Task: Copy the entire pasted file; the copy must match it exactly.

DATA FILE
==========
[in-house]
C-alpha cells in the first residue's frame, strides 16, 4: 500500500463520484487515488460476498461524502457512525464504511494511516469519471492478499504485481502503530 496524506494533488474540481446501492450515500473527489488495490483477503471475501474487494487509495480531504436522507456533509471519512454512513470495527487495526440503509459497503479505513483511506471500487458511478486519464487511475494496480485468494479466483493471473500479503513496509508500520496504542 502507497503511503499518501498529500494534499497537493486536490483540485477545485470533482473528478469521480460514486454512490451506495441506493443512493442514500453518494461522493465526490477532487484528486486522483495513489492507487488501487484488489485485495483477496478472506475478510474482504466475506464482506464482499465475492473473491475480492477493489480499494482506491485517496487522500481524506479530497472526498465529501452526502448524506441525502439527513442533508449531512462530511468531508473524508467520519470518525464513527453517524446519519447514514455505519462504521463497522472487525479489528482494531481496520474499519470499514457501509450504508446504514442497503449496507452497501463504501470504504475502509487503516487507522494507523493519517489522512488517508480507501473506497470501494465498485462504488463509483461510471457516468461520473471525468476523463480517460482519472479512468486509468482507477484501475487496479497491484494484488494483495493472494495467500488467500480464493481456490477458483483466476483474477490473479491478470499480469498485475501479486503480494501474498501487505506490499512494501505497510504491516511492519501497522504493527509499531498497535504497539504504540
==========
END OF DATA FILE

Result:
[in-house]
C-alpha cells in the first residue's frame, strides 16, 4: 500500500463520484487515488460476498461524502457512525464504511494511516469519471492478499504485481502503530 496524506494533488474540481446501492450515500473527489488495490483477503471475501474487494487509495480531504436522507456533509471519512454512513470495527487495526440503509459497503479505513483511506471500487458511478486519464487511475494496480485468494479466483493471473500479503513496509508500520496504542 502507497503511503499518501498529500494534499497537493486536490483540485477545485470533482473528478469521480460514486454512490451506495441506493443512493442514500453518494461522493465526490477532487484528486486522483495513489492507487488501487484488489485485495483477496478472506475478510474482504466475506464482506464482499465475492473473491475480492477493489480499494482506491485517496487522500481524506479530497472526498465529501452526502448524506441525502439527513442533508449531512462530511468531508473524508467520519470518525464513527453517524446519519447514514455505519462504521463497522472487525479489528482494531481496520474499519470499514457501509450504508446504514442497503449496507452497501463504501470504504475502509487503516487507522494507523493519517489522512488517508480507501473506497470501494465498485462504488463509483461510471457516468461520473471525468476523463480517460482519472479512468486509468482507477484501475487496479497491484494484488494483495493472494495467500488467500480464493481456490477458483483466476483474477490473479491478470499480469498485475501479486503480494501474498501487505506490499512494501505497510504491516511492519501497522504493527509499531498497535504497539504504540